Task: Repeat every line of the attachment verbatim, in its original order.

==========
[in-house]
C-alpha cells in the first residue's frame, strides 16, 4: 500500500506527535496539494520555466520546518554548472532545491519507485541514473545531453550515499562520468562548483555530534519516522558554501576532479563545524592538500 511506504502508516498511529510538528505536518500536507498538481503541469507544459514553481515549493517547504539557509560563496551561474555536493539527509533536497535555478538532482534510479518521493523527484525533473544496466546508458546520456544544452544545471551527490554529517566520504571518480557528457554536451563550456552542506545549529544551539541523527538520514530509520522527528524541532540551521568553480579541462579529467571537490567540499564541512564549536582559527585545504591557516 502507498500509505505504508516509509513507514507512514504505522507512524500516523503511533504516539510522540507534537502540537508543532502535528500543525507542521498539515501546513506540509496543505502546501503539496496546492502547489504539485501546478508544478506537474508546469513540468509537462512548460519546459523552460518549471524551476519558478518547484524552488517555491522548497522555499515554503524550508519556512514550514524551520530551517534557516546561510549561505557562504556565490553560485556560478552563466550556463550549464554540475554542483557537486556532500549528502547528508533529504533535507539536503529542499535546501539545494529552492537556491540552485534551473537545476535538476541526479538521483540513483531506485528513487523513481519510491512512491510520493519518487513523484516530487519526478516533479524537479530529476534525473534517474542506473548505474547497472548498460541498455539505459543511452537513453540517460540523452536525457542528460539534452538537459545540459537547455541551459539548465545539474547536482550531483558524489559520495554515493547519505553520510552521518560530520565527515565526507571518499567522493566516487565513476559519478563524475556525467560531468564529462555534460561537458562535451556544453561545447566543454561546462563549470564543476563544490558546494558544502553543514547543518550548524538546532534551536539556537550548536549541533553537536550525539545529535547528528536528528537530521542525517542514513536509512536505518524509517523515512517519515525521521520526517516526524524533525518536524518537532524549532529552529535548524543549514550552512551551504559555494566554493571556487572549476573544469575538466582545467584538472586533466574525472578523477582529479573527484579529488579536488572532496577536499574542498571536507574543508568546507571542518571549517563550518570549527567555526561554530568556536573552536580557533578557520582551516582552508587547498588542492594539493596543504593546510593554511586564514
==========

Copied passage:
[in-house]
C-alpha cells in the first residue's frame, strides 16, 4: 500500500506527535496539494520555466520546518554548472532545491519507485541514473545531453550515499562520468562548483555530534519516522558554501576532479563545524592538500 511506504502508516498511529510538528505536518500536507498538481503541469507544459514553481515549493517547504539557509560563496551561474555536493539527509533536497535555478538532482534510479518521493523527484525533473544496466546508458546520456544544452544545471551527490554529517566520504571518480557528457554536451563550456552542506545549529544551539541523527538520514530509520522527528524541532540551521568553480579541462579529467571537490567540499564541512564549536582559527585545504591557516 502507498500509505505504508516509509513507514507512514504505522507512524500516523503511533504516539510522540507534537502540537508543532502535528500543525507542521498539515501546513506540509496543505502546501503539496496546492502547489504539485501546478508544478506537474508546469513540468509537462512548460519546459523552460518549471524551476519558478518547484524552488517555491522548497522555499515554503524550508519556512514550514524551520530551517534557516546561510549561505557562504556565490553560485556560478552563466550556463550549464554540475554542483557537486556532500549528502547528508533529504533535507539536503529542499535546501539545494529552492537556491540552485534551473537545476535538476541526479538521483540513483531506485528513487523513481519510491512512491510520493519518487513523484516530487519526478516533479524537479530529476534525473534517474542506473548505474547497472548498460541498455539505459543511452537513453540517460540523452536525457542528460539534452538537459545540459537547455541551459539548465545539474547536482550531483558524489559520495554515493547519505553520510552521518560530520565527515565526507571518499567522493566516487565513476559519478563524475556525467560531468564529462555534460561537458562535451556544453561545447566543454561546462563549470564543476563544490558546494558544502553543514547543518550548524538546532534551536539556537550548536549541533553537536550525539545529535547528528536528528537530521542525517542514513536509512536505518524509517523515512517519515525521521520526517516526524524533525518536524518537532524549532529552529535548524543549514550552512551551504559555494566554493571556487572549476573544469575538466582545467584538472586533466574525472578523477582529479573527484579529488579536488572532496577536499574542498571536507574543508568546507571542518571549517563550518570549527567555526561554530568556536573552536580557533578557520582551516582552508587547498588542492594539493596543504593546510593554511586564514